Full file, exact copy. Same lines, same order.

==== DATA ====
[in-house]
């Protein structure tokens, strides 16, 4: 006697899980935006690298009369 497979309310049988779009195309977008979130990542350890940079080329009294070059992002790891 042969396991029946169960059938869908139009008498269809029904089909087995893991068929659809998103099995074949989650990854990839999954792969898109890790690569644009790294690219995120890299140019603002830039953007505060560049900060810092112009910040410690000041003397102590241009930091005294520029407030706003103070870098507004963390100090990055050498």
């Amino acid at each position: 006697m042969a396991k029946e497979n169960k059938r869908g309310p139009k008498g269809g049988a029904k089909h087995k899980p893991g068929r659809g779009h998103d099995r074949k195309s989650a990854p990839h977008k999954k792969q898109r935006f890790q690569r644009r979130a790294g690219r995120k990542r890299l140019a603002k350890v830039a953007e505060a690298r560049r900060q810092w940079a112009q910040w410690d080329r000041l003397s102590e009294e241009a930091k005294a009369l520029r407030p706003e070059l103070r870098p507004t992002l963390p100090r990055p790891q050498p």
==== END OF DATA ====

[in-house]
């Protein structure tokens, strides 16, 4: 006697899980935006690298009369 497979309310049988779009195309977008979130990542350890940079080329009294070059992002790891 042969396991029946169960059938869908139009008498269809029904089909087995893991068929659809998103099995074949989650990854990839999954792969898109890790690569644009790294690219995120890299140019603002830039953007505060560049900060810092112009910040410690000041003397102590241009930091005294520029407030706003103070870098507004963390100090990055050498």
């Amino acid at each position: 006697m042969a396991k029946e497979n169960k059938r869908g309310p139009k008498g269809g049988a029904k089909h087995k899980p893991g068929r659809g779009h998103d099995r074949k195309s989650a990854p990839h977008k999954k792969q898109r935006f890790q690569r644009r979130a790294g690219r995120k990542r890299l140019a603002k350890v830039a953007e505060a690298r560049r900060q810092w940079a112009q910040w410690d080329r000041l003397s102590e009294e241009a930091k005294a009369l520029r407030p706003e070059l103070r870098p507004t992002l963390p100090r990055p790891q050498p």